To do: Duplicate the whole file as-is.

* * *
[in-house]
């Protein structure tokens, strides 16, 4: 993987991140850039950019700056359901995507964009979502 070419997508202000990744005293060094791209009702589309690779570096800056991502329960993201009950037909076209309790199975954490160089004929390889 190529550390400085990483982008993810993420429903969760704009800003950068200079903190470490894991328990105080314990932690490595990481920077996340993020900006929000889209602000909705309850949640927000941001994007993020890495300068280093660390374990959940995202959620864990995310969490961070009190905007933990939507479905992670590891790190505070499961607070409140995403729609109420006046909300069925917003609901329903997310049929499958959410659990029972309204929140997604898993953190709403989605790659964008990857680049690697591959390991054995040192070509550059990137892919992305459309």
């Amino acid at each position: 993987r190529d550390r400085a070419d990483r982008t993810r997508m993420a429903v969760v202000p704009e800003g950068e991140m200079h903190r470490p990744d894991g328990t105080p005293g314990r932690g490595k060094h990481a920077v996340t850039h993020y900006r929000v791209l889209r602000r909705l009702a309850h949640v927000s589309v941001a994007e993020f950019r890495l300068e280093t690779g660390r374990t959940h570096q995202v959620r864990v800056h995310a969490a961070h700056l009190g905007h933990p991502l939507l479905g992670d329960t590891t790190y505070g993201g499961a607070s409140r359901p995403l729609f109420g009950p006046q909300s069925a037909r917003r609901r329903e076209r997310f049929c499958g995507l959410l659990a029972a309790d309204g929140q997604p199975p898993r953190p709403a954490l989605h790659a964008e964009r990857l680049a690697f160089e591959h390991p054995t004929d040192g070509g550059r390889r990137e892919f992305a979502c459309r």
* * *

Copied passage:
[in-house]
């Protein structure tokens, strides 16, 4: 993987991140850039950019700056359901995507964009979502 070419997508202000990744005293060094791209009702589309690779570096800056991502329960993201009950037909076209309790199975954490160089004929390889 190529550390400085990483982008993810993420429903969760704009800003950068200079903190470490894991328990105080314990932690490595990481920077996340993020900006929000889209602000909705309850949640927000941001994007993020890495300068280093660390374990959940995202959620864990995310969490961070009190905007933990939507479905992670590891790190505070499961607070409140995403729609109420006046909300069925917003609901329903997310049929499958959410659990029972309204929140997604898993953190709403989605790659964008990857680049690697591959390991054995040192070509550059990137892919992305459309």
């Amino acid at each position: 993987r190529d550390r400085a070419d990483r982008t993810r997508m993420a429903v969760v202000p704009e800003g950068e991140m200079h903190r470490p990744d894991g328990t105080p005293g314990r932690g490595k060094h990481a920077v996340t850039h993020y900006r929000v791209l889209r602000r909705l009702a309850h949640v927000s589309v941001a994007e993020f950019r890495l300068e280093t690779g660390r374990t959940h570096q995202v959620r864990v800056h995310a969490a961070h700056l009190g905007h933990p991502l939507l479905g992670d329960t590891t790190y505070g993201g499961a607070s409140r359901p995403l729609f109420g009950p006046q909300s069925a037909r917003r609901r329903e076209r997310f049929c499958g995507l959410l659990a029972a309790d309204g929140q997604p199975p898993r953190p709403a954490l989605h790659a964008e964009r990857l680049a690697f160089e591959h390991p054995t004929d040192g070509g550059r390889r990137e892919f992305a979502c459309r």